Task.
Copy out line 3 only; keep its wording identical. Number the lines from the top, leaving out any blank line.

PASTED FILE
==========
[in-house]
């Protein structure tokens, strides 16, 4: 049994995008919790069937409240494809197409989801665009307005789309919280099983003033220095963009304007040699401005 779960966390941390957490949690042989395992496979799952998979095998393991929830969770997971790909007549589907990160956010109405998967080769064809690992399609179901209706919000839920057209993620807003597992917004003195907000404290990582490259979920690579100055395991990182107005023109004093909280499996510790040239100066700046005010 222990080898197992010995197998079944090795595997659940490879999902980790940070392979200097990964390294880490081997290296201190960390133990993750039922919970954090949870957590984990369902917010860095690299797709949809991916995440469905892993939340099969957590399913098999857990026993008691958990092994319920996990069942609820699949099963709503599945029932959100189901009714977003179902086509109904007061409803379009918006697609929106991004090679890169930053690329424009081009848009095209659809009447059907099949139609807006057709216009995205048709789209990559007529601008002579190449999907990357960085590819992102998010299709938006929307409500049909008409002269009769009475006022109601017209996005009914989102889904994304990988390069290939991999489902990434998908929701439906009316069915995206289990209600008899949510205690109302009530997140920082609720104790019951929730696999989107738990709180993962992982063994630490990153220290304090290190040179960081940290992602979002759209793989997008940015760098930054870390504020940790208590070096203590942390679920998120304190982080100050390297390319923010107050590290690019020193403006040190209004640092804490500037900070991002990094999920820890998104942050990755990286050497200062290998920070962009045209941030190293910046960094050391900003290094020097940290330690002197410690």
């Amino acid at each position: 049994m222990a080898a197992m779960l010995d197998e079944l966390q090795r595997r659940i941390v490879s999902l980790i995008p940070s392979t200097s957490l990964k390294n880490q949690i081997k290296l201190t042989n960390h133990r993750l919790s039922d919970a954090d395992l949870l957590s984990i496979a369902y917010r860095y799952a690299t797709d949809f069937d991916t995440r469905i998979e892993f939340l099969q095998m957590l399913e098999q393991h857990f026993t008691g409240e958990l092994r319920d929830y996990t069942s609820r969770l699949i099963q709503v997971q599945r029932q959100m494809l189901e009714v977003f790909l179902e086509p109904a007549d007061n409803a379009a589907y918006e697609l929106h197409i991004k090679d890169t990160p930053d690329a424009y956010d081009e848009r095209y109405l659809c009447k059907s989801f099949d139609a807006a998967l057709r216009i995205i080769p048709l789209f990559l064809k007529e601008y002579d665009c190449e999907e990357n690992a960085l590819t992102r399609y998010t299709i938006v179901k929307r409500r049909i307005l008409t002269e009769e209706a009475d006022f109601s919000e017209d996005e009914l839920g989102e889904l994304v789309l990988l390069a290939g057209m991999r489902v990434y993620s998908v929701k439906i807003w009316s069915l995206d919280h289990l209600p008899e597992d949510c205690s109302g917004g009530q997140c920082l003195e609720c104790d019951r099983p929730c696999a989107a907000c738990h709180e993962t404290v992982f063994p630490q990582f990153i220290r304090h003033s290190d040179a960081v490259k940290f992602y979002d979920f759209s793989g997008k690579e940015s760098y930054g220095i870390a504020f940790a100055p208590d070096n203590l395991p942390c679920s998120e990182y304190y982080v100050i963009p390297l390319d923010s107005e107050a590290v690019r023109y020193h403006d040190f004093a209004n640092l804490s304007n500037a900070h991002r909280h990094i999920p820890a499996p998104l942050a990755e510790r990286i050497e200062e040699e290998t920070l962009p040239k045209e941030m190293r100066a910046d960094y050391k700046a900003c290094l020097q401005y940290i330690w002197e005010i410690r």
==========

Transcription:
């Amino acid at each position: 049994m222990a080898a197992m779960l010995d197998e079944l966390q090795r595997r659940i941390v490879s999902l980790i995008p940070s392979t200097s957490l990964k390294n880490q949690i081997k290296l201190t042989n960390h133990r993750l919790s039922d919970a954090d395992l949870l957590s984990i496979a369902y917010r860095y799952a690299t797709d949809f069937d991916t995440r469905i998979e892993f939340l099969q095998m957590l399913e098999q393991h857990f026993t008691g409240e958990l092994r319920d929830y996990t069942s609820r969770l699949i099963q709503v997971q599945r029932q959100m494809l189901e009714v977003f790909l179902e086509p109904a007549d007061n409803a379009a589907y918006e697609l929106h197409i991004k090679d890169t990160p930053d690329a424009y956010d081009e848009r095209y109405l659809c009447k059907s989801f099949d139609a807006a998967l057709r216009i995205i080769p048709l789209f990559l064809k007529e601008y002579d665009c190449e999907e990357n690992a960085l590819t992102r399609y998010t299709i938006v179901k929307r409500r049909i307005l008409t002269e009769e209706a009475d006022f109601s919000e017209d996005e009914l839920g989102e889904l994304v789309l990988l390069a290939g057209m991999r489902v990434y993620s998908v929701k439906i807003w009316s069915l995206d919280h289990l209600p008899e597992d949510c205690s109302g917004g009530q997140c920082l003195e609720c104790d019951r099983p929730c696999a989107a907000c738990h709180e993962t404290v992982f063994p630490q990582f990153i220290r304090h003033s290190d040179a960081v490259k940290f992602y979002d979920f759209s793989g997008k690579e940015s760098y930054g220095i870390a504020f940790a100055p208590d070096n203590l395991p942390c679920s998120e990182y304190y982080v100050i963009p390297l390319d923010s107005e107050a590290v690019r023109y020193h403006d040190f004093a209004n640092l804490s304007n500037a900070h991002r909280h990094i999920p820890a499996p998104l942050a990755e510790r990286i050497e200062e040699e290998t920070l962009p040239k045209e941030m190293r100066a910046d960094y050391k700046a900003c290094l020097q401005y940290i330690w002197e005010i410690r």